Blogger profile

Bunny McDiarmid

Bunny is a long-time Greenpeacer who started off as a deckhand on board the original Rainbow Warrior, then became campaign leader for the Pacific, then Executive Director of Greenpeace NZ, and is now executive director of Greenpeace International.

  • A white-capped albatross soars above a breeding colony at South West Cape, on subantarctic Auckland Island (C) GREENPEACE / HANSFORD
    The weather is the weather some sailor I know always says. And given the kind of weather that the New Zealand subantarctic is famous for we have been extraordinarily lucky with it in the short time that we have had here with the Rainbow Warrior. One sunny day, one slightly crap one and two misty rainy ones.

    Today's our last day here in the Auckland Islands and it was relatively kind. It was 'claggy' as they say here amongst the "subbies" club. Misty rain with cloud on the ridge lines. Every now and then it cleared and it was always a little breath taking when it did, as if revealing itself all in one go would be too much for us to bear.

    Last night we were tucked up inside Carnley Harbour. When the wind picked up and we recorded 48 knot gusts, the boat swinging around in the wind and the a... Read more >

  • The new Rainbow Warrior is coming to New Zealand

    Blogpost by Bunny Mcdiarmid - November 16, 2012 at 15:39

    The new Rainbow Warrior is unlike any ship you've ever seen

    I have some very exciting news - the brand new Rainbow Warrior is on its way to Aotearoa!

    It will be here in early January next year and we would like to invite you to come aboard for a free tour.

    The Rainbow Warrior has a special place in the hearts of New Zealanders and has been the heart and soul of Greenpeace’s global campaigning for over 30 years. She’s been raided, battered, shot at and bombed but the spirit of the Warrior has never been stronger.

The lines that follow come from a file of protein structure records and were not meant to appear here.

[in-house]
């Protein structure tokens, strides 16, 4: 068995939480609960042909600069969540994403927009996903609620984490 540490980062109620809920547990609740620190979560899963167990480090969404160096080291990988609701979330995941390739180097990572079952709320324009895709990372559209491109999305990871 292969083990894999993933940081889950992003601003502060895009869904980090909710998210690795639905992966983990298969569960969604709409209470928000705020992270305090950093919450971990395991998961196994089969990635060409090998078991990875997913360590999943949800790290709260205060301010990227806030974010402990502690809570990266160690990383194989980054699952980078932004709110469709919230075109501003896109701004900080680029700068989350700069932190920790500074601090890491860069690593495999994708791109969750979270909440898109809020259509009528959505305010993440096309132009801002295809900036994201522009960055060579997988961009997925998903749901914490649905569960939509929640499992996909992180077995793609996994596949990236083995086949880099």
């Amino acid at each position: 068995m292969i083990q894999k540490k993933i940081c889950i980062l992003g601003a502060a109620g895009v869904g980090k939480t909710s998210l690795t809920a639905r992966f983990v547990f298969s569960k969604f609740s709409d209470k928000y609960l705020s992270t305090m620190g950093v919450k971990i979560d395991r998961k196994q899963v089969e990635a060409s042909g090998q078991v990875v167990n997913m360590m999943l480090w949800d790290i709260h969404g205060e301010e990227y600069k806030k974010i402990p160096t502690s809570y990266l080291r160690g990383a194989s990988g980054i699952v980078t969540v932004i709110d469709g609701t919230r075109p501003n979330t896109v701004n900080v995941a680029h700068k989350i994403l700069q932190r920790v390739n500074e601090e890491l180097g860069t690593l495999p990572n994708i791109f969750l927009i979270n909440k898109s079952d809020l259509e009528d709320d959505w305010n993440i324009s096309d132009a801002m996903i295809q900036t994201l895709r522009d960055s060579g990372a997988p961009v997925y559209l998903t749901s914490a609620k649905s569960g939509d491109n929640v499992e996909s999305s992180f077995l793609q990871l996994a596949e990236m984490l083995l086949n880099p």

The new Rainbow Warrior is our first purpose-built ship. It was funded entirely by donations from Greenpeace supporters. She is at the very cutting edge of clean technology and one of the most environmentally friendly modern ships ever built. We’re very proud of her and very excited because this will be her first visit to New Zealand.

    After b... Read more >

  • Charity or not, Greenpeace is here to stay

    Blogpost by Bunny McDiarmid - September 3, 2012 at 12:20

    This month on the 19th of September we mark the day in 1893 when women were finally given the vote in New Zealand. This came only after an enormous struggle by some very brave women. The importance of that struggle was captured in the words of The White Ribbon editor, Nelly Perryman, 25 years later;

    “We, the mothers of the present, need to impress upon our children’s minds how women of the past wrestled and fought, suffered and wept, prayed and believed, agonised and won for them the freedom they enjoy today.”

    Those women fought for a principle and won something fundamental that many now seem to take for granted.

    This month another principle is at stake. We’re in the Court of Appeal challenging the decision to decline Greenpeace charitable status under the ‘new’ Charities law passe... Read more >

  • Is anyone else wondering whether the Government has a credible plan for the future of New Zealand? It seems to me that all the talk of John Key being a 'safe pair of hands' when it comes to developing a prosperous future for our country is wearing very thin.

    Every other day another snippet of information hits the headlines that undermines the business case for selling off our energy companies. The National-led Government insisted that selling our national assets was vital to balance the economy, but this we all now know is nonsense. Only recently, Bill English was forced to admit that Solid Energy is in much worse commercial shape than we were led to believe and could not be sold. So we have to keep it and spend more taxpayer millions fixing it up so we can then sell it. It’s a coal compan... Read more >

  • Lijon Eknilang 1946 - 2012

    Blogpost by Bunny Mcdiarmid - August 27, 2012 at 11:10

    Lijon Eknilang

    Lijon was from Rongelap Atoll in the Marshall Islands and was 8 years old when her home island was showered in radioactive fallout from the March 1, 1954 US Bravo test on nearby Bikini Atoll. Bravo was the biggest of the 67 nuclear tests the US conducted in the Marshalls.  The Rongelap community and their islands were badly contaminated by the radioactive fallout and it was people like Lijon that bravely ensured that it did not go unnoticed.

    Lijon will be remembered for her advocacy on behalf of her own people and nuclear test victims everywhere. She gave testimony to the US congress, travelled to the Japan, the Pacific and Europe telling the story about her community and the ongoing health problems from the fallout, which included multiple birth defects, thyroid tumours and cancers.

    Li... Read more >

21 - 25 of 30 results.